Re: Ukraine
« Reply #394 on: July 18, 2014, 01:15:23 PM »
One seperatist group claimed credit on Twitter within minutes but took the post down (guess they found out it wasn't a miltary transport)

Edit: Sorry.. a russian social media site..not twitter. I don't trust fox news and none of the 'reliable' sites I look at have it stated clearly on the time line.. so till it's clarifyed.. I'm leery.

HOWEVER.. the black box is going to moscow.. so odds are if it was Russian hardware (from whatever source) ..we'll never know.

I heard Russia is not going to accept them. Been following the Dutch media a lot since they had 189 people on board. Sounds a bit like they are going to supervise the 'neutral' international committe. Putin's also suggested that it should be a neutral party. Maybe Russia collects them and then hands them over to whoever is investigating. If any of those black boxes have been tempered with, it will show.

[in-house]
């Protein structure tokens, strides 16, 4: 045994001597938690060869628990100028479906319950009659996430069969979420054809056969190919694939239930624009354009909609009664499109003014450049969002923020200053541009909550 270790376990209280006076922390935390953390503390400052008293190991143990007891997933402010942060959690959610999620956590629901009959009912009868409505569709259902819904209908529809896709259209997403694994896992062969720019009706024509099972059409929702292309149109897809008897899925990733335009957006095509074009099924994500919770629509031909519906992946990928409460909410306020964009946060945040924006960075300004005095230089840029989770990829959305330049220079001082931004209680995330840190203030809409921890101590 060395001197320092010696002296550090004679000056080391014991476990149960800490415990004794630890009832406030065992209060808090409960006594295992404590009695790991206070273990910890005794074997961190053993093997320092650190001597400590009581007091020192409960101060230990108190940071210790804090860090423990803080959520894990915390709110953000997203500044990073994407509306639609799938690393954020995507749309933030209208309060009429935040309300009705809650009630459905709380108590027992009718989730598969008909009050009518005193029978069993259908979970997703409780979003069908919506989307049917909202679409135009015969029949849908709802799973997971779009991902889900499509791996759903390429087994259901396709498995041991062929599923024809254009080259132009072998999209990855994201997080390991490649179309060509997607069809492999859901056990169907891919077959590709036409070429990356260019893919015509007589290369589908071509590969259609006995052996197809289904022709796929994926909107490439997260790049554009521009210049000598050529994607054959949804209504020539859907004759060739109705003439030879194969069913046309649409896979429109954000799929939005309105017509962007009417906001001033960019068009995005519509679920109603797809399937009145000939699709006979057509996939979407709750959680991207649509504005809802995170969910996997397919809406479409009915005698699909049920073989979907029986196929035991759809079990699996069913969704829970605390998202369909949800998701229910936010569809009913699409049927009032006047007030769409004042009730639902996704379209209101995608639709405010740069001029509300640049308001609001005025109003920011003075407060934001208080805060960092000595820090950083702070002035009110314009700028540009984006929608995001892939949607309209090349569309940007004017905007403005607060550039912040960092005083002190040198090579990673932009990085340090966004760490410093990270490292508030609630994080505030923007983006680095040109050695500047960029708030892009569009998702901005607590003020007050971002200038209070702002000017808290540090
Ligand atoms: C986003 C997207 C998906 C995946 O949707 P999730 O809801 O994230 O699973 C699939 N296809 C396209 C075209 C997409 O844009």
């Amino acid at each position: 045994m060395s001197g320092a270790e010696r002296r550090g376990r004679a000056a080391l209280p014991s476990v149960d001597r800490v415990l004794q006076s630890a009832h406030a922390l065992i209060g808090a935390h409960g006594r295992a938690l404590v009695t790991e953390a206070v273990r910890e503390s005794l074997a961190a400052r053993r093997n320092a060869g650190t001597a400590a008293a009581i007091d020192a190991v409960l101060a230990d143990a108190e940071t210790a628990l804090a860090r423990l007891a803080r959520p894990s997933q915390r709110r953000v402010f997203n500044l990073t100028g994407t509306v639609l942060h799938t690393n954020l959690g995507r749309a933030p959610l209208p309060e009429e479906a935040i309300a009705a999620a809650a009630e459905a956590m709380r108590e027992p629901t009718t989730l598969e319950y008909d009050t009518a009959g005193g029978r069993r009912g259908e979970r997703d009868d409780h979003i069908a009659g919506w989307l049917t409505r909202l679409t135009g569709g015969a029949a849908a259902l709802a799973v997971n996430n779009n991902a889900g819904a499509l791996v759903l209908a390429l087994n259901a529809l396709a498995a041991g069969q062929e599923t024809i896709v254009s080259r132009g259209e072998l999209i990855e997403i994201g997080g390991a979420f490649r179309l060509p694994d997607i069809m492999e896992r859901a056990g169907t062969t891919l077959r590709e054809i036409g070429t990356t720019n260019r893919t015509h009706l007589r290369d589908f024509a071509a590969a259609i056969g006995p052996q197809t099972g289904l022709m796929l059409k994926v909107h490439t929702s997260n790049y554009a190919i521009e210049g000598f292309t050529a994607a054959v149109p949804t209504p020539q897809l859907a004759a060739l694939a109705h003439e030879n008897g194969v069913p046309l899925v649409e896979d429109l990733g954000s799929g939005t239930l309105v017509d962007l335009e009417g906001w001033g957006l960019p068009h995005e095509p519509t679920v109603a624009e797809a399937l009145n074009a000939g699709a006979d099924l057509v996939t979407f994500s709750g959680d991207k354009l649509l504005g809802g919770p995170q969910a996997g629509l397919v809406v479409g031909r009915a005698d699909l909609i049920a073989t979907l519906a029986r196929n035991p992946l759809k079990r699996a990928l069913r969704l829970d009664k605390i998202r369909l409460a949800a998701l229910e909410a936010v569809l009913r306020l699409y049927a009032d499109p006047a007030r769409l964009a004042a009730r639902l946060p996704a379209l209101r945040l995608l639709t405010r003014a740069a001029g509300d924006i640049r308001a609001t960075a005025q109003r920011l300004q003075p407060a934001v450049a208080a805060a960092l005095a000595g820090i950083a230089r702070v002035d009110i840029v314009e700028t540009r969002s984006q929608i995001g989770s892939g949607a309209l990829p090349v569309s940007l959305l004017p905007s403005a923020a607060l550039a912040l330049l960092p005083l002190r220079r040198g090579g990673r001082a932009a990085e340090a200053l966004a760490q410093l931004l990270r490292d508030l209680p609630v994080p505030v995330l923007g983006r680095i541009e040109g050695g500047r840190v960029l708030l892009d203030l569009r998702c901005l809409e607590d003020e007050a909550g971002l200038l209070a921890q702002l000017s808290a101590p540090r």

I'm confident that this will end 'well'.

Offline Oniya

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Re: Ukraine
« Reply #395 on: July 18, 2014, 01:24:06 PM »
Putin's also suggested that it should be a neutral party. Maybe Russia collects them and then hands them over to whoever is investigating. If any of those black boxes have been tempered with, it will show.

In my opinion, this would be the best course of action.  If the only way that the black boxes can be retrieved is through Putin, then by all means, Putin should collect them.  (If I had the slightest thought that a world leader would listen to me, I'd recommend videotaping the hand-over - but that's just me.)  The neutral analysis should satisfy any suspicions of tampering.